Elementary Throwback

Elementary Throwback


The Oregon Trail is an educational game that almost everyone remembers playing in their elementary school years.


  Back when schools had no internet, and computers still used gigantic floppy disks, The Oregon Trail was the one computer game teachers actually wanted us to play during class.


  Originally developed by Don Rawitsch, Bill Heinemann, and Paul Dillenberger in 1971, the game was designed to teach bored school children about the realities of 19th century pioneer life on the Oregon Trail.



 The original game debuted to Rawitsch’s class on December 3, 1971, where it became quite a hit. The game had a few bugs, but it was so popular that he made it available to others on Minneapolis Public Schools time-sharing service. But, when the next semester ended, he deleted the program. However, he printed out a copy of the source code.





  In 1974, the Minnesota Educational Computing Consortium (MECC) hired Rawitsch, and he rebuilt the game based on actual historical probabilities, basing much of the options in the game on historical narratives of people on the trail that he had read. Then he uploaded the new version into the organization’s time-sharing network, where it became accessible by schools across Minnesota once again.


   The game we know was adapted by John Cook for the Apple II microcomputer, and found its way into elementary schools across the nation. Around fifteen versions of this game have been released between 1971 and 2012, which is probably why by 1995 The Oregon Trail comprised about one-third of MECC’s $30 million in annual revenue.




  There were several things that made the game so much fun, starting with entering your party’s names.


  As immature school children, we were free to name our players things like “turd”, “butthead”, or any number of inappropriate things, just for laughs.



  Besides naming your party ridiculously, you were also given a degree of freedom in the game. The players had to make crucial decisions for their party, which changed the situations the player would face.


  For instance, when coming to a body of water, you had several options of how to cross.




  For instance, when coming to a body of water, you had several options of how to cross.



  You were supposed to choose how to cross according to the specifics of the body of water (ex. river depth/width), and choosing the wrong method resulted in either loss of items, sickness, or even death.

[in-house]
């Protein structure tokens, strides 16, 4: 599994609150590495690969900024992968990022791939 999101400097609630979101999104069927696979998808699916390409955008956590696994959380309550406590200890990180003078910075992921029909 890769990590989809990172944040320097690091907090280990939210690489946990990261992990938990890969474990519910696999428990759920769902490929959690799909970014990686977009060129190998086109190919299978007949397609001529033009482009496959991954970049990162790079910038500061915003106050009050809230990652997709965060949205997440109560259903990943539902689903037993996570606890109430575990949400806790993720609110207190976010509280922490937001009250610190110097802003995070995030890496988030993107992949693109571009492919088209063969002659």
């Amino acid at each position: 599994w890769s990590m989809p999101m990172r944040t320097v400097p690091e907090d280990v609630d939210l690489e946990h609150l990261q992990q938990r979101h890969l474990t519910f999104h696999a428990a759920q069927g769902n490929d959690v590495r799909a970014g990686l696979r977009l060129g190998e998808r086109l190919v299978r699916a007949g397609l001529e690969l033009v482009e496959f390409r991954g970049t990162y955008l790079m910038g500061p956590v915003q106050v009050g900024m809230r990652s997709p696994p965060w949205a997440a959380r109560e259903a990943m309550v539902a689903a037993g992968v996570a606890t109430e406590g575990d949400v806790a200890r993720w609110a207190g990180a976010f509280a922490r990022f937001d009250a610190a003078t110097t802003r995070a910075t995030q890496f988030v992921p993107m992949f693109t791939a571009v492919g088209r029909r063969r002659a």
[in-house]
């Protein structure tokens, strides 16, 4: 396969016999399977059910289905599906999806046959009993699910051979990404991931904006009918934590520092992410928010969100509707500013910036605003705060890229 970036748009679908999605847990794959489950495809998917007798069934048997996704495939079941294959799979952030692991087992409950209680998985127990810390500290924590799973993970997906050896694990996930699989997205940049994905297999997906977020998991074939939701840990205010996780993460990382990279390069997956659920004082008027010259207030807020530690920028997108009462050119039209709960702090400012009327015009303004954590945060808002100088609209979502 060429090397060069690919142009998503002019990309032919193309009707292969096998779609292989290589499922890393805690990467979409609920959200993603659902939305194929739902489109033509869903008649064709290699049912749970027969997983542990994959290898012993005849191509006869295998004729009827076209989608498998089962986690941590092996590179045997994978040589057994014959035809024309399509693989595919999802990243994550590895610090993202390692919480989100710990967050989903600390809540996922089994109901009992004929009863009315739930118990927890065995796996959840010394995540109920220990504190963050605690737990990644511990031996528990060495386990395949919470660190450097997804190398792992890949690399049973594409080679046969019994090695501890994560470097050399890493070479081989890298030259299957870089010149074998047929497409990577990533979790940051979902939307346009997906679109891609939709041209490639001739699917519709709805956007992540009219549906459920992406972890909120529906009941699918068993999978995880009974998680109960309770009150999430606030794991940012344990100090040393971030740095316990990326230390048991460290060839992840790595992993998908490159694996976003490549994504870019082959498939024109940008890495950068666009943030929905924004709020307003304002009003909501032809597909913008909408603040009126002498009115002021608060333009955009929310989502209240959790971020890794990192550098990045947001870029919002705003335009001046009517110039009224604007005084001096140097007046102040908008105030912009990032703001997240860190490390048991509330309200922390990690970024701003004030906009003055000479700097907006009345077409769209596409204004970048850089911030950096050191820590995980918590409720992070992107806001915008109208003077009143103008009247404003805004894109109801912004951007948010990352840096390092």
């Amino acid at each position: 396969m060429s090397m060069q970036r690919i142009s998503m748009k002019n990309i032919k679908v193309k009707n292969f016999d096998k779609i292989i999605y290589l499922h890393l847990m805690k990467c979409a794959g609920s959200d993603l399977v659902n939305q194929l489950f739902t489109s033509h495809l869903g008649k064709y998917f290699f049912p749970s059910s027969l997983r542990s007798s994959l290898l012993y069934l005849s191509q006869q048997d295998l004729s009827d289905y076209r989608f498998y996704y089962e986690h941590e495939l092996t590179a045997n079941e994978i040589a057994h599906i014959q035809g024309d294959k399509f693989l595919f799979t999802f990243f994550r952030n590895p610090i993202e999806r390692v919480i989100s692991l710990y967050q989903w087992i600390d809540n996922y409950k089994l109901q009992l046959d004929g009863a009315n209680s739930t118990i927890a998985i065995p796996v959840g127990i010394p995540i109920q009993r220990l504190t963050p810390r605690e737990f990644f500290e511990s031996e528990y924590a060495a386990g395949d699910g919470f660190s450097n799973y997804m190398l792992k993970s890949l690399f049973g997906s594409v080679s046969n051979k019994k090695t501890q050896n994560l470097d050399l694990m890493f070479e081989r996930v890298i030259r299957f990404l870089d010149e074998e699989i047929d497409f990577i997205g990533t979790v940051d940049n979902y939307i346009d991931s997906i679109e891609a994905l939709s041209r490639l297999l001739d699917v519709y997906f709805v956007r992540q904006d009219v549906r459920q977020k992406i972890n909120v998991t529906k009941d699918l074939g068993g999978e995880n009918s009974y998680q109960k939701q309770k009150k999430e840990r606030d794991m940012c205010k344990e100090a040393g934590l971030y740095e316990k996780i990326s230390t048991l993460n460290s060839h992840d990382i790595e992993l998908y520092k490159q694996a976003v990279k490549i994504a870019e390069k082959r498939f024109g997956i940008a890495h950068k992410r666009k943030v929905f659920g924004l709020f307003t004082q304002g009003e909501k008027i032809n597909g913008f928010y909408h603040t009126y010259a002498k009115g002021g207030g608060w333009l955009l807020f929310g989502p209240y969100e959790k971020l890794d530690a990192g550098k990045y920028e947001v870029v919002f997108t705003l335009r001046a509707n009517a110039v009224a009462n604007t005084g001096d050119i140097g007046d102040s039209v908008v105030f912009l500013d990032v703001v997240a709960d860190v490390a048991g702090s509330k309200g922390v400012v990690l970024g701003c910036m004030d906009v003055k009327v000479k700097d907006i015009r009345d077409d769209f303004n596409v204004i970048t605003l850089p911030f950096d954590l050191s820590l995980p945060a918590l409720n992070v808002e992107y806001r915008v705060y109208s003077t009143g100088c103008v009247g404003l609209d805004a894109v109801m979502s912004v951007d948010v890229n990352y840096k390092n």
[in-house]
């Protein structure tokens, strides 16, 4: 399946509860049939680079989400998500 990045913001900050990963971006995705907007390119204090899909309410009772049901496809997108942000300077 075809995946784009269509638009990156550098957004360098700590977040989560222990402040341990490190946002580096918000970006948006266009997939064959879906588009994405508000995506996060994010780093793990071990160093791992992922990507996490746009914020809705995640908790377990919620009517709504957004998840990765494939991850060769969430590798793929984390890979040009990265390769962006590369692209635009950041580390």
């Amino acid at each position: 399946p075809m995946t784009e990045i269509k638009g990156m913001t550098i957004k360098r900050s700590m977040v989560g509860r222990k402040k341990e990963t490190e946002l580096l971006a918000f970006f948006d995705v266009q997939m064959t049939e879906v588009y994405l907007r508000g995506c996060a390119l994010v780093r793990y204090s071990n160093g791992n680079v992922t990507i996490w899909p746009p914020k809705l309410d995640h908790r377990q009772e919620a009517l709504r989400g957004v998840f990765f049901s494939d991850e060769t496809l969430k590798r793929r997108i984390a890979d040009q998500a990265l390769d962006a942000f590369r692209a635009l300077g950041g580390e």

You were supposed to choose how to cross according to the specifics of the body of water (ex. river depth/width), and choosing the wrong method resulted in either loss of items, sickness, or even death.


  My favorite part of the game was hunting.


  Yup, back in the day, you were allowed – and encouraged – to play a game in school where you fired guns and killed things.



  There were no graphics in the original version, but rather players were timed on how fast they could type “BANG,” “WHAM,” or “POW”. Misspelled words resulted in a failed hunt. In the first full-graphics version, a player controlled a little man, aiming a rifle in one of eight directions to fire single shots at animals, while later versions enhanced this, allowing players to hunt with a cross-hair controlled by the mouse.



  Throughout the game, members of the party could fall ill from various causes, such as measles, snakebites, dysentery, typhoid, cholera, and even exhaustion, showing the hazards of pioneer life. Even the oxen who pulled your wagon were subject to illness and death.


  The game spawned the popular phrase “You have died of dysentery”, which has been placed on T-shirts and other promotional merchandise over the years.


  Gameloft created an updated version for cell phones in 2008, and it went live in the iTunes App Store on March 11, 2009. On January 7, 2010, the Palm webOS version was released, and an Xbox Live version was released on Windows Phone 7 November 11, 2010.  These versions differ from the original, but maintain the same basic outline.



  The game itself inspired many spin-offs, including The Yukon Trail and The Amazon Trail, but my favorite spin-off is actually a parody of the game called The Organ Trail


  In this parody, players must cross a post-apocalyptic United States full of zombies. Instead of a covered wagon, the player’s vehicle is an old station wagon, and they must manage their limited resources – such as food, ammunition, and fuel – in order to reach a sanctuary free of zombies.



  With spin-offs, parodies, and even t-shirts, The Oregon Trail has come a long way in its 46 years as a game. In 2012, the Willamette Heritage Center (WHC) and the Statesman Journal newspaper in Salem, Oregon created Oregon Trail Live as a live-action event. In 2013, a dark comedy entitled Oregon Trail: The Play! received its first professional production, and in 2014 a parody musical called The Trail to Oregon! was made by the musical theater company StarKid Productions. The game was even parodied in an episode of Teen Titans Go! in 2016 (Season 3, Episode 48).



  No matter how many updated versions are released, or how many parodies of the game are created, I will always remember using valuable class time to play this nostalgic game.


  Whether I made it to the end of the game, or died of dysentery, I will always have a special place in my memories for The Oregon Trail. How about you?


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If you want to play this game for yourself, click one of the following links!



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